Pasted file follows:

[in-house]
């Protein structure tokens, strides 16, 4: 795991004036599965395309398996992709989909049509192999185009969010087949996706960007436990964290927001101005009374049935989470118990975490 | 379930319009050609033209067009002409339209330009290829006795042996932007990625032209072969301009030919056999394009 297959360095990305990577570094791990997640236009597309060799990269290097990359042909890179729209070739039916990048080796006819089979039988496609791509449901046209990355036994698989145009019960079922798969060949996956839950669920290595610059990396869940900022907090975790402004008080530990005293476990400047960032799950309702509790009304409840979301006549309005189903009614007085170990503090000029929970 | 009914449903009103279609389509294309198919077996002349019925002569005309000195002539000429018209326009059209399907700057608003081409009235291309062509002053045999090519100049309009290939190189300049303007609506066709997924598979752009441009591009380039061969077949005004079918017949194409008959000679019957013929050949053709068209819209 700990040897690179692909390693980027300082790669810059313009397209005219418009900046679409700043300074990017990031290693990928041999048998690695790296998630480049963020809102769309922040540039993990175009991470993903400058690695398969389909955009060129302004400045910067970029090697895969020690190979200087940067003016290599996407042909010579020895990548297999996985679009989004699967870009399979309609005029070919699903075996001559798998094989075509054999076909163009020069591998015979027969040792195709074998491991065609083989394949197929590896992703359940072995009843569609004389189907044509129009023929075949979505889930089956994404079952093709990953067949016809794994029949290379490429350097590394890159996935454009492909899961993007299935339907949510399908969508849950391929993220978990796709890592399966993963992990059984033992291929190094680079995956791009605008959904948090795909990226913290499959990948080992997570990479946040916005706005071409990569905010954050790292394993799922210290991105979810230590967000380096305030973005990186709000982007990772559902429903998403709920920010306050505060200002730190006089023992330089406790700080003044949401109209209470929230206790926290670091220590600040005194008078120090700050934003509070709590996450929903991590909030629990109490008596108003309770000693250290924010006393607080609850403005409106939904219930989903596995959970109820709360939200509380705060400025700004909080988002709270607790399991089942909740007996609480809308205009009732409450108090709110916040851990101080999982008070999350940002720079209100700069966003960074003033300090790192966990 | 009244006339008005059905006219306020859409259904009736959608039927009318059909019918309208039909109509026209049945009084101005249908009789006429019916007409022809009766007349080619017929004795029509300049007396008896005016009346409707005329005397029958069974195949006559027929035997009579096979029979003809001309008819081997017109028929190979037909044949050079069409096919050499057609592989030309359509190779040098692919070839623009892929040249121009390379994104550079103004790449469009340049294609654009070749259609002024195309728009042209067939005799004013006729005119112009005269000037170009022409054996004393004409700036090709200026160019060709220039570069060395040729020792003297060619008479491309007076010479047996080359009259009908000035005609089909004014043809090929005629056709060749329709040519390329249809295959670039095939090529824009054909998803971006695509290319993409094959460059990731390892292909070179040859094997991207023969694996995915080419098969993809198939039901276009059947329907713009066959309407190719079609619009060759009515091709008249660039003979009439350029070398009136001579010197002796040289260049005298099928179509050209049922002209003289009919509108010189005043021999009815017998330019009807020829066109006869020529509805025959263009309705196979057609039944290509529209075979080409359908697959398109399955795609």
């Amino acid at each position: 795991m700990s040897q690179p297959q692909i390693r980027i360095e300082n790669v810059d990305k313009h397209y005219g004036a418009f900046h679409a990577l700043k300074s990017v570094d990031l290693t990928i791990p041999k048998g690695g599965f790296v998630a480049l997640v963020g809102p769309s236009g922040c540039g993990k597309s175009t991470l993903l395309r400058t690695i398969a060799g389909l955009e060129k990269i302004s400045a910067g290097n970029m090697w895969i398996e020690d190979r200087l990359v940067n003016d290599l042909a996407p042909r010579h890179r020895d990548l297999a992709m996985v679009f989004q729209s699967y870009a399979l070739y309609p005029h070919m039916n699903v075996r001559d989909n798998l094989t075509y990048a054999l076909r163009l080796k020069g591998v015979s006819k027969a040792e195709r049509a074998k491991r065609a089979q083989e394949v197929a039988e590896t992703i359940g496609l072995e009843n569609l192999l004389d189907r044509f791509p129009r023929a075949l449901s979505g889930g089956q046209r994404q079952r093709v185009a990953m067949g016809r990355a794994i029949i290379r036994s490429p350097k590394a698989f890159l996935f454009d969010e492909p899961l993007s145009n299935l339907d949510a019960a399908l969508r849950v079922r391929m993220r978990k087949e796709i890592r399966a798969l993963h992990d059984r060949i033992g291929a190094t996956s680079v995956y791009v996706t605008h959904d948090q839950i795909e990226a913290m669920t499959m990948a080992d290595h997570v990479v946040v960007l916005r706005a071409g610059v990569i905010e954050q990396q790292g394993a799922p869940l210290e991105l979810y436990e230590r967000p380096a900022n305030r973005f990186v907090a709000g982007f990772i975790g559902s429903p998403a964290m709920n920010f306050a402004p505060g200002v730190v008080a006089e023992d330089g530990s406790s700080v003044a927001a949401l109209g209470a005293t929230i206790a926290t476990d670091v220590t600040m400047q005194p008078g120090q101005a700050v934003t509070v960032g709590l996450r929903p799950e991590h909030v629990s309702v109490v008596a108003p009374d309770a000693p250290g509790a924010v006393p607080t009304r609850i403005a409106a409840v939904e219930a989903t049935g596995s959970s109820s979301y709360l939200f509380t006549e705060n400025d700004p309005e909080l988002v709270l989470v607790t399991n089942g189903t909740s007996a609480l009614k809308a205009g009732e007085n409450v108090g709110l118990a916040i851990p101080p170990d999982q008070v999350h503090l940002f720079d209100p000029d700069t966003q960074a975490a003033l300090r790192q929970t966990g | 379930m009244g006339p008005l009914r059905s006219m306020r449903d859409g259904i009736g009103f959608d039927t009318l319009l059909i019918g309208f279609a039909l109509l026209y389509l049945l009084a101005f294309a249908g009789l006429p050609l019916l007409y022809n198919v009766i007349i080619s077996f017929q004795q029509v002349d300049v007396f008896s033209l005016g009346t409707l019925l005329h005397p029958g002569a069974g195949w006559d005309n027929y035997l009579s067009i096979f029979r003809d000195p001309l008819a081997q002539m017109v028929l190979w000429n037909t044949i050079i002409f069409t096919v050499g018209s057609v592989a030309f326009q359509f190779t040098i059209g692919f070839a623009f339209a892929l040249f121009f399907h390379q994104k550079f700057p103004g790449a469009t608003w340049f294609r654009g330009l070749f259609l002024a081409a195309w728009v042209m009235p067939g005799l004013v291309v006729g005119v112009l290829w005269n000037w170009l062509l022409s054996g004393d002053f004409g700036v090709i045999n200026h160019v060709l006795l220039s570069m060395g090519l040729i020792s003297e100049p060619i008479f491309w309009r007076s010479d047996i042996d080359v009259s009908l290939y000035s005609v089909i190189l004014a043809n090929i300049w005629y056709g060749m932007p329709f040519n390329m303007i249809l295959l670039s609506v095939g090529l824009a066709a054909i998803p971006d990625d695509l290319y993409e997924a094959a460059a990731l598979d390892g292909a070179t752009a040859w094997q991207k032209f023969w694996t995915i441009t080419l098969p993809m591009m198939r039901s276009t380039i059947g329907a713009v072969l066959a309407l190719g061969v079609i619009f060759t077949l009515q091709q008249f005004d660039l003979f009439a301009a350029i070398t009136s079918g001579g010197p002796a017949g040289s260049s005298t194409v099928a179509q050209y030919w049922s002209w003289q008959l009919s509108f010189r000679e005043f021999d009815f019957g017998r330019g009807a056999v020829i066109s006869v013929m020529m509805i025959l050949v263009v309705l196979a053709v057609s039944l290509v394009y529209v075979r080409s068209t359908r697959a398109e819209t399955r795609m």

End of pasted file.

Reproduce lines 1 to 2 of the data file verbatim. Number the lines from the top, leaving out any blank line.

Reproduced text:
[in-house]
């Protein structure tokens, strides 16, 4: 795991004036599965395309398996992709989909049509192999185009969010087949996706960007436990964290927001101005009374049935989470118990975490 | 379930319009050609033209067009002409339209330009290829006795042996932007990625032209072969301009030919056999394009 297959360095990305990577570094791990997640236009597309060799990269290097990359042909890179729209070739039916990048080796006819089979039988496609791509449901046209990355036994698989145009019960079922798969060949996956839950669920290595610059990396869940900022907090975790402004008080530990005293476990400047960032799950309702509790009304409840979301006549309005189903009614007085170990503090000029929970 | 009914449903009103279609389509294309198919077996002349019925002569005309000195002539000429018209326009059209399907700057608003081409009235291309062509002053045999090519100049309009290939190189300049303007609506066709997924598979752009441009591009380039061969077949005004079918017949194409008959000679019957013929050949053709068209819209 700990040897690179692909390693980027300082790669810059313009397209005219418009900046679409700043300074990017990031290693990928041999048998690695790296998630480049963020809102769309922040540039993990175009991470993903400058690695398969389909955009060129302004400045910067970029090697895969020690190979200087940067003016290599996407042909010579020895990548297999996985679009989004699967870009399979309609005029070919699903075996001559798998094989075509054999076909163009020069591998015979027969040792195709074998491991065609083989394949197929590896992703359940072995009843569609004389189907044509129009023929075949979505889930089956994404079952093709990953067949016809794994029949290379490429350097590394890159996935454009492909899961993007299935339907949510399908969508849950391929993220978990796709890592399966993963992990059984033992291929190094680079995956791009605008959904948090795909990226913290499959990948080992997570990479946040916005706005071409990569905010954050790292394993799922210290991105979810230590967000380096305030973005990186709000982007990772559902429903998403709920920010306050505060200002730190006089023992330089406790700080003044949401109209209470929230206790926290670091220590600040005194008078120090700050934003509070709590996450929903991590909030629990109490008596108003309770000693250290924010006393607080609850403005409106939904219930989903596995959970109820709360939200509380705060400025700004909080988002709270607790399991089942909740007996609480809308205009009732409450108090709110916040851990101080999982008070999350940002720079209100700069966003960074003033300090790192966990 | 009244006339008005059905006219306020859409259904009736959608039927009318059909019918309208039909109509026209049945009084101005249908009789006429019916007409022809009766007349080619017929004795029509300049007396008896005016009346409707005329005397029958069974195949006559027929035997009579096979029979003809001309008819081997017109028929190979037909044949050079069409096919050499057609592989030309359509190779040098692919070839623009892929040249121009390379994104550079103004790449469009340049294609654009070749259609002024195309728009042209067939005799004013006729005119112009005269000037170009022409054996004393004409700036090709200026160019060709220039570069060395040729020792003297060619008479491309007076010479047996080359009259009908000035005609089909004014043809090929005629056709060749329709040519390329249809295959670039095939090529824009054909998803971006695509290319993409094959460059990731390892292909070179040859094997991207023969694996995915080419098969993809198939039901276009059947329907713009066959309407190719079609619009060759009515091709008249660039003979009439350029070398009136001579010197002796040289260049005298099928179509050209049922002209003289009919509108010189005043021999009815017998330019009807020829066109006869020529509805025959263009309705196979057609039944290509529209075979080409359908697959398109399955795609």